In other measures, the net asset value of mutual funds in Hong Kong has risen to US$1.93 trillion while the derivatives contracts trading has surged nearly 30 times from 9.7 million contracts a year in 1997 to 288 million in 2021.
The hardest part, though, may lie ahead for the HKEX group. It is seen as too reliant on the China card, while its merger and acquisition activities have produced a mixed bag of results. The failed £32 billion (US$401 billion) bid for London Stock Exchange in October 2019 comes to mind. Its ownership of the London Metal Exchange, its first overseas acquisition in 2012, recently drew flak for the nickel futures fiasco.
“While HKEX has been very successful in expanding its China-related business in the past 25 years, it lacks diversification as Hong Kong remains heavily reliant on stock trading,” said Robert Lee Wai-wang, the lawmaker for the financial services sector and chief executive of Grand Capital Holdings. “The IPO market is dominated by mainland firms and there are only a few international firms listing here. We want to see more products and more international companies list here.”
Enter Nicolas Aguzin, the 53-year-old former head of global private banking at JPMorgan Chase tapped to lead the bourse after Charles Li in May 2021.
Aguzin is writing the next chapter of HKEX’s growth by setting up new offices in the US and Europe over the coming 12 months to rebuild its case as a top listing venue for global companies. The city only has 158 international companies, representing 5.1 per cent of the market cap.
“We don’t want just to be a fundraising hub looking for international capital for Chinese companies. We want to be much more than that. We want to be able to provide international companies the ability to come to an exciting market like ours, to raise money and raise their profile,” he said.
China’s capital markets will grow from US$30 trillion today to more than US$100 trillion by 2030, Aguzin said. The group believes this will create a once-in-a-generation opportunity for markets in Hong Kong, Asia and across the world.
“We can be the marketplace of the future,” Aguzin said. “That requires a transformation that will take place over the next few years.”
That certainly will take time. While Hong Kong can lay claim to Asia’s third-largest stock market after Japan and Shanghai, its role as an international financial hub is being challenged, as Beijing cemented its grip on power in the city. Stringent Covid-19 curbs have also diminished its appeal among businesses, prompting an exodus of financial-market expatriates.
“The challenges today are very different,” said Anthony Neoh, who was chairman of the Securities and Futures Commission between 1995 and 1998. He also served as the chief adviser to the China Securities Regulatory Commission from November 1998 to June 2004, at the personal invitation of former premier Zhu Rongji.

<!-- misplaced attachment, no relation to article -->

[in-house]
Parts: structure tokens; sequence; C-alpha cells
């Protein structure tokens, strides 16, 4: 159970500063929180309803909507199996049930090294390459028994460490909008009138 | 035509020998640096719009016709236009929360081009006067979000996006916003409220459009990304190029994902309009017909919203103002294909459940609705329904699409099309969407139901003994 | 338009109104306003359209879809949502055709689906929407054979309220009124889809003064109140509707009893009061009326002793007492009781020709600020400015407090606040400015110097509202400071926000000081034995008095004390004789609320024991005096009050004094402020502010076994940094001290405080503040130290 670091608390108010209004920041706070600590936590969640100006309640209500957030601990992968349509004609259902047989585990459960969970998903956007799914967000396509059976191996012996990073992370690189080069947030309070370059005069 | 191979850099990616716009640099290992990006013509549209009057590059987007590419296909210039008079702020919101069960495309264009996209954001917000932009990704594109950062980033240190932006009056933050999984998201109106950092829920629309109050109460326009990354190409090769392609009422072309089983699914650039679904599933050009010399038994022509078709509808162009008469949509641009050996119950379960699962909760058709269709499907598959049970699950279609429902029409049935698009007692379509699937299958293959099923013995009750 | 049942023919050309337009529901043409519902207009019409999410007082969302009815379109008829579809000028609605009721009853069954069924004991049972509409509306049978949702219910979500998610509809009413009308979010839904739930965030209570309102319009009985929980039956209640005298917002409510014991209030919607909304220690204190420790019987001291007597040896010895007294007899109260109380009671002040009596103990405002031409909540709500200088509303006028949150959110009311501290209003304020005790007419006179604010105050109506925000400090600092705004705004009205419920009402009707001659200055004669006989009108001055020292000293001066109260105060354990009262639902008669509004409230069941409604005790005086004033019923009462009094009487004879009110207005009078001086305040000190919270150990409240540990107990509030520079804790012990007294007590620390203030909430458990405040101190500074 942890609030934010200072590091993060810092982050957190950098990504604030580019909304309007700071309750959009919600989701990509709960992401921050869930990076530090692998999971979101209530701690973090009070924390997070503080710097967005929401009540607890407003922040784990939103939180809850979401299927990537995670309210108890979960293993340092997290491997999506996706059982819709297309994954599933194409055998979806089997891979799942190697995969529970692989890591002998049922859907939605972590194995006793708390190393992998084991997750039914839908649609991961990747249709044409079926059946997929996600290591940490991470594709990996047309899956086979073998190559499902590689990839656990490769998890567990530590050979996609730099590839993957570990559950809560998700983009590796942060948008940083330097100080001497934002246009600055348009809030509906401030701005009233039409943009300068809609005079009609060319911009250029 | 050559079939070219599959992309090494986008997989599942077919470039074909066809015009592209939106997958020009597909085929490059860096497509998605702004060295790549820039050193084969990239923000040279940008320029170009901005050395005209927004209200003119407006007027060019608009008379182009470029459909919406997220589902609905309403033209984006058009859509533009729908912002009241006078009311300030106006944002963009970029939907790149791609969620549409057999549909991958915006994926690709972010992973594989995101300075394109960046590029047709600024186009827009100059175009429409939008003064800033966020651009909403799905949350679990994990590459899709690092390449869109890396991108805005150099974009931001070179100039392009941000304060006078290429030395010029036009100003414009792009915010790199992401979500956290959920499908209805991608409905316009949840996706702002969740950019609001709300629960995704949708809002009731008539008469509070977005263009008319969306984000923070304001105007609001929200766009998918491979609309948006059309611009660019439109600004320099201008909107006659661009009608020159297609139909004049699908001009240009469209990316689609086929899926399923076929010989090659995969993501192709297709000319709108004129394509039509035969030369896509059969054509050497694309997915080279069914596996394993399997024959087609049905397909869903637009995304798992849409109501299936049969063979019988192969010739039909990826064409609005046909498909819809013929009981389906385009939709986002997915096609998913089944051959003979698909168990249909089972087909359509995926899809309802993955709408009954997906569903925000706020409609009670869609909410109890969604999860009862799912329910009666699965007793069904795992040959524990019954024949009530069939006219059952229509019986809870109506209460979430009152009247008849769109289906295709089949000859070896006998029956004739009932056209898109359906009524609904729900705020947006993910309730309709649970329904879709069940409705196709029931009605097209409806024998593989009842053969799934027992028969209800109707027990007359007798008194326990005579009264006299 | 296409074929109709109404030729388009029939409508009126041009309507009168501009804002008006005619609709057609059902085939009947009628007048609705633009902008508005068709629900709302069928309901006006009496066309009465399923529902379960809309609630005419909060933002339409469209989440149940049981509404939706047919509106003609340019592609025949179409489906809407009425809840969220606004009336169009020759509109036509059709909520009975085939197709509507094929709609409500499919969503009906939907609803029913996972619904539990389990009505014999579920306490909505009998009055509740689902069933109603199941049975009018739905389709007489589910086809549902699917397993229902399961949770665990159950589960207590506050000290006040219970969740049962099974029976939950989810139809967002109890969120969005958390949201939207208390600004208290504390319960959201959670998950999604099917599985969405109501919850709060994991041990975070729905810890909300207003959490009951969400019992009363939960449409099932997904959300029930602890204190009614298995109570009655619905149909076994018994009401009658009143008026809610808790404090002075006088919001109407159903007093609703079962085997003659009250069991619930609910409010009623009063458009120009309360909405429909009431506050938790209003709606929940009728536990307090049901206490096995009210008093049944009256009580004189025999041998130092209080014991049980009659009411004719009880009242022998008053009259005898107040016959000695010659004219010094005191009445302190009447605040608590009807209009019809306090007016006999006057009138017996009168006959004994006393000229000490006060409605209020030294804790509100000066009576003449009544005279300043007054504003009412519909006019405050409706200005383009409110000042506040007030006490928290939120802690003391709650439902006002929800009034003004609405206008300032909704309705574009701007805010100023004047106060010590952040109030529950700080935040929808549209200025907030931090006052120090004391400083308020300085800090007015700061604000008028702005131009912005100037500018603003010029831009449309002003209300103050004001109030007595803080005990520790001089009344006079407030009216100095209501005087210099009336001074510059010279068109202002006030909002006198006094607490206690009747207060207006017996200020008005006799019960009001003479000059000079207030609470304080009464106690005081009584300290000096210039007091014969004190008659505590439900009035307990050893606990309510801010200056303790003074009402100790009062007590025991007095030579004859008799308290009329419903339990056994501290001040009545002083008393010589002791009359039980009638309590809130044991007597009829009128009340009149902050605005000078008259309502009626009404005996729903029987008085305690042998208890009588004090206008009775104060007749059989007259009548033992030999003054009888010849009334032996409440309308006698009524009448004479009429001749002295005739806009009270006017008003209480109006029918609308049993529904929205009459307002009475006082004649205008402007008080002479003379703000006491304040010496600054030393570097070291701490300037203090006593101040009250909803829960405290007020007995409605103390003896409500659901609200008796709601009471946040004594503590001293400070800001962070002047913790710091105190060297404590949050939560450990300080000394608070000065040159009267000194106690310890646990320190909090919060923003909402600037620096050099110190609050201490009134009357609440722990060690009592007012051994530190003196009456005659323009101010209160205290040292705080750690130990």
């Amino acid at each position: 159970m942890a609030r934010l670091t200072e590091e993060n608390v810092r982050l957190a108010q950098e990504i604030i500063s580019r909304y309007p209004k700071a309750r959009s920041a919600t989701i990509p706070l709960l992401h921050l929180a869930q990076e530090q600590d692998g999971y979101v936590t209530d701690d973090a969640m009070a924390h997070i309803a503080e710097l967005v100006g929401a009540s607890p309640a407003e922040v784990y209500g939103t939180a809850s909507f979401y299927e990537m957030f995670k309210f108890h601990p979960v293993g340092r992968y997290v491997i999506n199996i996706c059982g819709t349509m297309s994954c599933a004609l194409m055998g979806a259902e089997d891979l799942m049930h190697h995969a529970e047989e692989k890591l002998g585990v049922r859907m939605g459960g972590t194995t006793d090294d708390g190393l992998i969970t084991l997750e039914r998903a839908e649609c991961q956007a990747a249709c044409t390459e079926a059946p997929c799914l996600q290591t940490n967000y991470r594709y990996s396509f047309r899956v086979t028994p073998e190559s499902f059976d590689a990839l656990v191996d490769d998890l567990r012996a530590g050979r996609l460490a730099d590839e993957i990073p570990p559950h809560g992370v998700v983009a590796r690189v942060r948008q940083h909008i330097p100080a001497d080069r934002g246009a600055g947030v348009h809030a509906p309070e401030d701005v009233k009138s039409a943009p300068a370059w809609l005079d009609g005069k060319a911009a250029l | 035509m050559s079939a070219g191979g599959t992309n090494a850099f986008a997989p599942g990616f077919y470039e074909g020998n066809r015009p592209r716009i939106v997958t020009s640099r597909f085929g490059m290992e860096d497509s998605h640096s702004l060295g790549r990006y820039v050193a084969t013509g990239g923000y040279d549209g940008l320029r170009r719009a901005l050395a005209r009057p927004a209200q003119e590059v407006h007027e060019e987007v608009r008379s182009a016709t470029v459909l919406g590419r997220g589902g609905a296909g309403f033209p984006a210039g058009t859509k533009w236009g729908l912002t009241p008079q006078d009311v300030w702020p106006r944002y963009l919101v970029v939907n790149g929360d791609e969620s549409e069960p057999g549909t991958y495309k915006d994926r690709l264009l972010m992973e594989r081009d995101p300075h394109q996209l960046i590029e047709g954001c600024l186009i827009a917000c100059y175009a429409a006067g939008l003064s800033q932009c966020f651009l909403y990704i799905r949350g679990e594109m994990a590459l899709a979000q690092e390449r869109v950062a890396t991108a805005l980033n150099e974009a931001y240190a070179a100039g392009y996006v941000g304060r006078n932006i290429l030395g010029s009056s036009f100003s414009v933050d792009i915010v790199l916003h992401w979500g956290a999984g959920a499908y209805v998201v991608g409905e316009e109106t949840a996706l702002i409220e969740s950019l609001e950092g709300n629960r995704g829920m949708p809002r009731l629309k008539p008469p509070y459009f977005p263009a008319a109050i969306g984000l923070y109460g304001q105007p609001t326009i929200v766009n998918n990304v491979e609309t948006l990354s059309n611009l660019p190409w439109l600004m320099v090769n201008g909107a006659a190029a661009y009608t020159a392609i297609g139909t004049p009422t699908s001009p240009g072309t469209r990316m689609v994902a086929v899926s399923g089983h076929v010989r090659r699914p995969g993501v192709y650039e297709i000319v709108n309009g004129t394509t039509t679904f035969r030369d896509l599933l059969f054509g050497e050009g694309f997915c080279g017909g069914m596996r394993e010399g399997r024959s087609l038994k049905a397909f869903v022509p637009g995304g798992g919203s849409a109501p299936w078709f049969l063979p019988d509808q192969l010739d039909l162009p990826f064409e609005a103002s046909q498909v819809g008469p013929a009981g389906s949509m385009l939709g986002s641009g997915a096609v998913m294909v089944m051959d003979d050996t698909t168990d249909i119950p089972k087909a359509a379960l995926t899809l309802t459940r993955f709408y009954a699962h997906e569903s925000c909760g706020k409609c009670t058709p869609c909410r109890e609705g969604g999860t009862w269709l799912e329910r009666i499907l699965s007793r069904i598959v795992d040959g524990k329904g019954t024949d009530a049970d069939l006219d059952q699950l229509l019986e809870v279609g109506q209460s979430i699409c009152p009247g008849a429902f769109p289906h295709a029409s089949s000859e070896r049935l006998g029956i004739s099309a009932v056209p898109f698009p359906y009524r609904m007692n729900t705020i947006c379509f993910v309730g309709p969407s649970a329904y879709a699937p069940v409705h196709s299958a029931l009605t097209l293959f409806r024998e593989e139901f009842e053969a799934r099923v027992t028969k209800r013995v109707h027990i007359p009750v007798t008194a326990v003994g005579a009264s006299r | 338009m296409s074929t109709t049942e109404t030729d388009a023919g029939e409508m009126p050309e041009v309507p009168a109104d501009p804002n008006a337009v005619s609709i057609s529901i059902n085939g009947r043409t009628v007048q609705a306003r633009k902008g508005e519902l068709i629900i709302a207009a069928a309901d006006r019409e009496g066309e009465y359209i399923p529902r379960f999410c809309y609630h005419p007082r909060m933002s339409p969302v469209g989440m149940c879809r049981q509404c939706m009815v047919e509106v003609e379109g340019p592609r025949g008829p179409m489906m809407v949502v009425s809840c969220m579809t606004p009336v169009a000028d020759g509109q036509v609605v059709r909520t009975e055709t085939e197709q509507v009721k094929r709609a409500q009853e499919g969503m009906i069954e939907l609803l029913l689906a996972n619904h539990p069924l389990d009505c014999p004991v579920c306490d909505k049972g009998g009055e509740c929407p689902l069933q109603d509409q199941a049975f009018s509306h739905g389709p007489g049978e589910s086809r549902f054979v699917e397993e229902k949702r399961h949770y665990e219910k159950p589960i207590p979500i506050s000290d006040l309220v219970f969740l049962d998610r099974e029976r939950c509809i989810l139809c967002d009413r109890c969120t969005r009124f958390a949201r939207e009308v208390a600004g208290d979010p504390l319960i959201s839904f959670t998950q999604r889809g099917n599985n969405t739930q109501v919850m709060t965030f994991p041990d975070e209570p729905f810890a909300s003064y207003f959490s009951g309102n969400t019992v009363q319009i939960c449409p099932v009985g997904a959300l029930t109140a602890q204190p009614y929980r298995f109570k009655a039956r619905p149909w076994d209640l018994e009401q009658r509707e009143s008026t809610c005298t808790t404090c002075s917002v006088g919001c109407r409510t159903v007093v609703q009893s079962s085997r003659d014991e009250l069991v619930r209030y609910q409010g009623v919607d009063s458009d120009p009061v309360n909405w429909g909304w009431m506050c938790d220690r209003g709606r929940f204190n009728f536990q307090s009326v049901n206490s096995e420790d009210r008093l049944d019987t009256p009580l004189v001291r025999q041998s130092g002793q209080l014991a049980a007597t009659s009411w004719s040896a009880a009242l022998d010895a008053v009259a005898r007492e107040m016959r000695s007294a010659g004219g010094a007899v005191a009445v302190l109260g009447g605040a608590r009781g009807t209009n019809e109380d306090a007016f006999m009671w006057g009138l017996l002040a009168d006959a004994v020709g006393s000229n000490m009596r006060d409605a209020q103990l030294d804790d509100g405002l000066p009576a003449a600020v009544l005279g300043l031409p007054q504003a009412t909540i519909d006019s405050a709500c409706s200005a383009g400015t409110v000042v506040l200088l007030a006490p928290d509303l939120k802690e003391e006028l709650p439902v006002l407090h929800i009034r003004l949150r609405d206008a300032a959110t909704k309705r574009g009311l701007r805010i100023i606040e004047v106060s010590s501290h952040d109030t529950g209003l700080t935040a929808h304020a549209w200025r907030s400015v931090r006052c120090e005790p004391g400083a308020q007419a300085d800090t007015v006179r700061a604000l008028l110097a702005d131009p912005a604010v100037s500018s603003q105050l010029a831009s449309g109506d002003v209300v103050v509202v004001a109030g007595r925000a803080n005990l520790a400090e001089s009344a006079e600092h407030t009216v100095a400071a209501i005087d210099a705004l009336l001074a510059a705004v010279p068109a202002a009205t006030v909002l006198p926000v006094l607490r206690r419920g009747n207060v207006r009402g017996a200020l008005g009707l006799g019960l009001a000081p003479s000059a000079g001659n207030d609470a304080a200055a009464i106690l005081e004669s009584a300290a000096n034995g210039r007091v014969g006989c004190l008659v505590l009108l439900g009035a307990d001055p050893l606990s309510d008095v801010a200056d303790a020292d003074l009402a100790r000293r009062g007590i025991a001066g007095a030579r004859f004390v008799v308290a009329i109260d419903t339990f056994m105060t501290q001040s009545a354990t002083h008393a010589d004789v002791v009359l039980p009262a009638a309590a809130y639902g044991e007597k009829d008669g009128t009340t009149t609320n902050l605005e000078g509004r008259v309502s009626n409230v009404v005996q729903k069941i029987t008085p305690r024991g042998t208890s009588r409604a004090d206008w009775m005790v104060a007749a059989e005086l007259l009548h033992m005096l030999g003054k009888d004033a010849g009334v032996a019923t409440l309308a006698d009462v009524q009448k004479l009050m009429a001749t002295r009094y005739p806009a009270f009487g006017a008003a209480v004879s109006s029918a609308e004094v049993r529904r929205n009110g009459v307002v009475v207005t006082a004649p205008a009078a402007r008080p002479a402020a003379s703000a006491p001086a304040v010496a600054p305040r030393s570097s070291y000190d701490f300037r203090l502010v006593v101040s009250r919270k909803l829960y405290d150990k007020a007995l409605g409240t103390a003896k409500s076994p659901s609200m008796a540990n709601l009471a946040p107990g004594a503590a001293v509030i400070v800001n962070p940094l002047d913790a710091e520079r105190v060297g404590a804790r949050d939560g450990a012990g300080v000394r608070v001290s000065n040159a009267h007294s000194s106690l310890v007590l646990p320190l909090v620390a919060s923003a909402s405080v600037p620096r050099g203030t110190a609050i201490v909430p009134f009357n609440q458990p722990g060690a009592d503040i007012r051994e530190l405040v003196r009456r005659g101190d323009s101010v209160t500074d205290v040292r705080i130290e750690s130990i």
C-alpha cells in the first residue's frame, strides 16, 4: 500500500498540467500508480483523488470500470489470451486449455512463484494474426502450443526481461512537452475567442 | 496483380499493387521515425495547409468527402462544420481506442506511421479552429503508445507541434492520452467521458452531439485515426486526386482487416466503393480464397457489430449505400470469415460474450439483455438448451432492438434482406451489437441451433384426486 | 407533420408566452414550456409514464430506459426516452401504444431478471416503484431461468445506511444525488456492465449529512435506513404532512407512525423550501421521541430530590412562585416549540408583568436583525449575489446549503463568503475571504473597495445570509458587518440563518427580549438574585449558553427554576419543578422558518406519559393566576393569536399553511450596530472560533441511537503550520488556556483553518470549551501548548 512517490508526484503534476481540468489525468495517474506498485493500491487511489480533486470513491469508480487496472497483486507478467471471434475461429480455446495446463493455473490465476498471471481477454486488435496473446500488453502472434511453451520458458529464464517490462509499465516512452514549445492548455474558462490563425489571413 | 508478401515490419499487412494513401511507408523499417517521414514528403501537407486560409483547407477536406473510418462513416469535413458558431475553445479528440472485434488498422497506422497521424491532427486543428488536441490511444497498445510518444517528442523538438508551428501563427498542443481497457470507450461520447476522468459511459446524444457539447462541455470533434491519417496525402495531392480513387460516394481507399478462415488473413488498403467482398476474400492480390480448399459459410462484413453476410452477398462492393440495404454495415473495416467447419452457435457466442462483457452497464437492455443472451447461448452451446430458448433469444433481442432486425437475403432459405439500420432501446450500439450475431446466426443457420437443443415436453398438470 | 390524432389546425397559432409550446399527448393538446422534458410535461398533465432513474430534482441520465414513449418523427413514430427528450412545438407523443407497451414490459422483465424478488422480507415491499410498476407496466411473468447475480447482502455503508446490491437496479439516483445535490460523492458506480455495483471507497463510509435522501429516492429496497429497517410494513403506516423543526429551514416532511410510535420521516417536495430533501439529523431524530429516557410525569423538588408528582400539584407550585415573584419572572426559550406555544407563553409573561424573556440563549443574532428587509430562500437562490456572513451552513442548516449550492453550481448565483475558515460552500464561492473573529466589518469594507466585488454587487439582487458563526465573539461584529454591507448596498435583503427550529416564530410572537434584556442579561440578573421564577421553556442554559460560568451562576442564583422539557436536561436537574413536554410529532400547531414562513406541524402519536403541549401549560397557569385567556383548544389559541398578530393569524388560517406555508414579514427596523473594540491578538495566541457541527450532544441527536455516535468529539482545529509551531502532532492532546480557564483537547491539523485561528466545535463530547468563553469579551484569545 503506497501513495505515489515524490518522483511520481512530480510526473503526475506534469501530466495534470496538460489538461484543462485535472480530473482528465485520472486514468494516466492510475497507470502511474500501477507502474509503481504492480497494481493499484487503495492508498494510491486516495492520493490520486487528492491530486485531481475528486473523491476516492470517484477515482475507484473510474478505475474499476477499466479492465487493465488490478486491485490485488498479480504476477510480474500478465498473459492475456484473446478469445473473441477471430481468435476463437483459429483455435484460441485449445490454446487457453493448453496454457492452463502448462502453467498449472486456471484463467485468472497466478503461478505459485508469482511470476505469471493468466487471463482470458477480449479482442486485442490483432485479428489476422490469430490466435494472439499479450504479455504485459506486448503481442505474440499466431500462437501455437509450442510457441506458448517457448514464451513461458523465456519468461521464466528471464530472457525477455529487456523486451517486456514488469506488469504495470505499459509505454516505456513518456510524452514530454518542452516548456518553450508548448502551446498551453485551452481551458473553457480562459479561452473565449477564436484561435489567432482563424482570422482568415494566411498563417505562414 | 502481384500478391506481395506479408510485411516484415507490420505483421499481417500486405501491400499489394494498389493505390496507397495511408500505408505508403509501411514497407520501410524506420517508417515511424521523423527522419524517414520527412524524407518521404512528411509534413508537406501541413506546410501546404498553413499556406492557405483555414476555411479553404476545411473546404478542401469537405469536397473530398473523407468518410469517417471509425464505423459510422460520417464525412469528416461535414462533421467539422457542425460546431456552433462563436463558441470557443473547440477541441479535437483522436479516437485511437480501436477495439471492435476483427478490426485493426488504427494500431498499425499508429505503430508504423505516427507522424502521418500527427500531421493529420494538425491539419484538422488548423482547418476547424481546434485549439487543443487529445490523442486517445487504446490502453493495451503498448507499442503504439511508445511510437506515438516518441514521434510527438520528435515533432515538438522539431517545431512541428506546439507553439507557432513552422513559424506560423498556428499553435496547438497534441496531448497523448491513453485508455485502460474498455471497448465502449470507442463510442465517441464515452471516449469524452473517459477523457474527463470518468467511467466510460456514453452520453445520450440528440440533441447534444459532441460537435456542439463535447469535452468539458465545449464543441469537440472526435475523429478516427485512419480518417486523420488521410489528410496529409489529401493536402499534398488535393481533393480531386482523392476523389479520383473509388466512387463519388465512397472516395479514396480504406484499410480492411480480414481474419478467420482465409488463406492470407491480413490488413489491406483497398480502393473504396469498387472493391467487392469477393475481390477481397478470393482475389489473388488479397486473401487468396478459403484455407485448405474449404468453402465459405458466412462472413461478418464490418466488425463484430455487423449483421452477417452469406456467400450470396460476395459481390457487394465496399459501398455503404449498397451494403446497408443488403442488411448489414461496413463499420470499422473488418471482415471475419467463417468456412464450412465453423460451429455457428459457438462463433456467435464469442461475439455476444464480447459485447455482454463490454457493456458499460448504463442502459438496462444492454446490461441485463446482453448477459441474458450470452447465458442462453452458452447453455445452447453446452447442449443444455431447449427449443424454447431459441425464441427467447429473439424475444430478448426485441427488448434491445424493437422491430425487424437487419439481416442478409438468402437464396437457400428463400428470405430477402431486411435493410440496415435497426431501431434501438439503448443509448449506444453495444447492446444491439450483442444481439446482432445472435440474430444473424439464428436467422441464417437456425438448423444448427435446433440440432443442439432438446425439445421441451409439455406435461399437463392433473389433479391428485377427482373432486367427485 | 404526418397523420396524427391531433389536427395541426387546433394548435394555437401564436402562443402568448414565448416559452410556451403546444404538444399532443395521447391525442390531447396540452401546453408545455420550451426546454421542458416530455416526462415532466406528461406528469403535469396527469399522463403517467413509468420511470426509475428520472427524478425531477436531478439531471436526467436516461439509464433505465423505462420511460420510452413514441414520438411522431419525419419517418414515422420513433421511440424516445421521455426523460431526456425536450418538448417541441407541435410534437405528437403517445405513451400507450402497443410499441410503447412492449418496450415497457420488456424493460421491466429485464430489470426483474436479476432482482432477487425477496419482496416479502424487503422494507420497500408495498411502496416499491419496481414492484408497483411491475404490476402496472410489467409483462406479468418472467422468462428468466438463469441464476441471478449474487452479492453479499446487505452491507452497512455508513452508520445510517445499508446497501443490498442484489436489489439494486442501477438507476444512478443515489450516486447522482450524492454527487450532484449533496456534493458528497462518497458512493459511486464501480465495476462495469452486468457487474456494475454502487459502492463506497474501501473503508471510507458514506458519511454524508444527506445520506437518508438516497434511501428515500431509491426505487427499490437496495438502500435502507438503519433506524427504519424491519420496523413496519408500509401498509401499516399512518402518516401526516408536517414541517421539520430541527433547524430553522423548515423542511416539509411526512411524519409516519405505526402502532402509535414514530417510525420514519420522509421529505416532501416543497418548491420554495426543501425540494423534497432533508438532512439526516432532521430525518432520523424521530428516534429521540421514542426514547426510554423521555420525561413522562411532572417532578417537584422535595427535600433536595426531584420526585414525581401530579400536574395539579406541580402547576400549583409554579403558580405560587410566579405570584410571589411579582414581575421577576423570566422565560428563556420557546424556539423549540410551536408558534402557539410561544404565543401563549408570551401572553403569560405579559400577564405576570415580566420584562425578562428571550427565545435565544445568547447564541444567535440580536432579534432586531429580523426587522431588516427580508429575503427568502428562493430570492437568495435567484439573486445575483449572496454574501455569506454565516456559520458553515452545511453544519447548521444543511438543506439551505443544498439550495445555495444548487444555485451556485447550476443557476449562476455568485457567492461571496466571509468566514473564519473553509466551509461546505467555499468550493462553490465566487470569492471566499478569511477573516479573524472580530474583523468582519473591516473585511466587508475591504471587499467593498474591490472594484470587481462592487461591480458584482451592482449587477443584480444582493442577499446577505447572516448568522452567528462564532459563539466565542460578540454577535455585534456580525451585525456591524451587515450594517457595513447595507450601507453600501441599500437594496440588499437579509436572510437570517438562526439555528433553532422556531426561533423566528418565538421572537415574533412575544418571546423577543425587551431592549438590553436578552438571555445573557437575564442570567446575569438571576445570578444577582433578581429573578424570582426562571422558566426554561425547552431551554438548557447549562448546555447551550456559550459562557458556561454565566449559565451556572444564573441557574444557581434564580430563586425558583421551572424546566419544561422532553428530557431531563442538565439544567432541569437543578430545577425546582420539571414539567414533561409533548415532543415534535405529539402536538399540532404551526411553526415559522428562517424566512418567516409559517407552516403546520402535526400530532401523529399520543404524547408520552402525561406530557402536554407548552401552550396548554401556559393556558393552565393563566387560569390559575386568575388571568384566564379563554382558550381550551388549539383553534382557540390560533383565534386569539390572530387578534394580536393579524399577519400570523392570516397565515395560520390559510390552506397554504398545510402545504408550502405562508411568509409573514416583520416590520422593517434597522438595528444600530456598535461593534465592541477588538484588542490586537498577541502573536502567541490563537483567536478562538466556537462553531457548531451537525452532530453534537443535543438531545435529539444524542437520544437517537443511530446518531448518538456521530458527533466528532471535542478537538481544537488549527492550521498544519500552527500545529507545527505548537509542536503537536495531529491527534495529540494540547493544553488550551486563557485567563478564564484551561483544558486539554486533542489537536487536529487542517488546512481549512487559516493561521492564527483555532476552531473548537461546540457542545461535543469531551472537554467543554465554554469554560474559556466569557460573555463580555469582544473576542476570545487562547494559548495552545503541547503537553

“China’s onshore capital markets are much larger in size than Hong Kong’s now,” said Neoh. “This raises the question whether investors still need Hong Kong as a gateway into the mainland market. The answer to which is yes, as Hong Kong is a free economy and has a fully convertible currency.”
“Sanctions, geopolitical tension and Covid-19 are creating fear among investors and money is being moved from other currencies into the US dollar as the perceived safe harbour,” Neoh added. “Risk concentrations are the essential ingredients of financial crises.”
And in spite of its diversification moves, Hong Kong is likely to become “more Chinese.” Listing reforms since 2018 have paved the way for companies with multiple classes of voting rights to sell shares to local investors. The door has also been opened for promising biotechnology firms without a profit track record.
Under pressure from delisting and accounting rules, many of the 273 US-listed Chinese companies are likely to make a beeline for primary or secondary listing on Hong Kong’s stock exchange to preserve or expand their access to market funding.
UBS’s Lee said Hong Kong can still attract big names, as highlighted by Italian fashion house Prada and French skincare company L’Occitane to list here. The internationalisation of the Hong Kong stock exchange will continue in the years to come, he added.
As long as Hong Kong remains an efficient, fair and transparent market it will continue to attract both regional and international capital, Cheng the former exchange chairman said. Hong Kong remains a major platform for mainland companies to raise capital, he added.
“For the past 25 years, Hong Kong has been a platform for mainland companies to raise funds,” Neoh said. “In the next 25 years, it is more likely to act as a platform for mainland companies to invest globally. Hong Kong will definitely have a role to play in China’s future economic growth story.”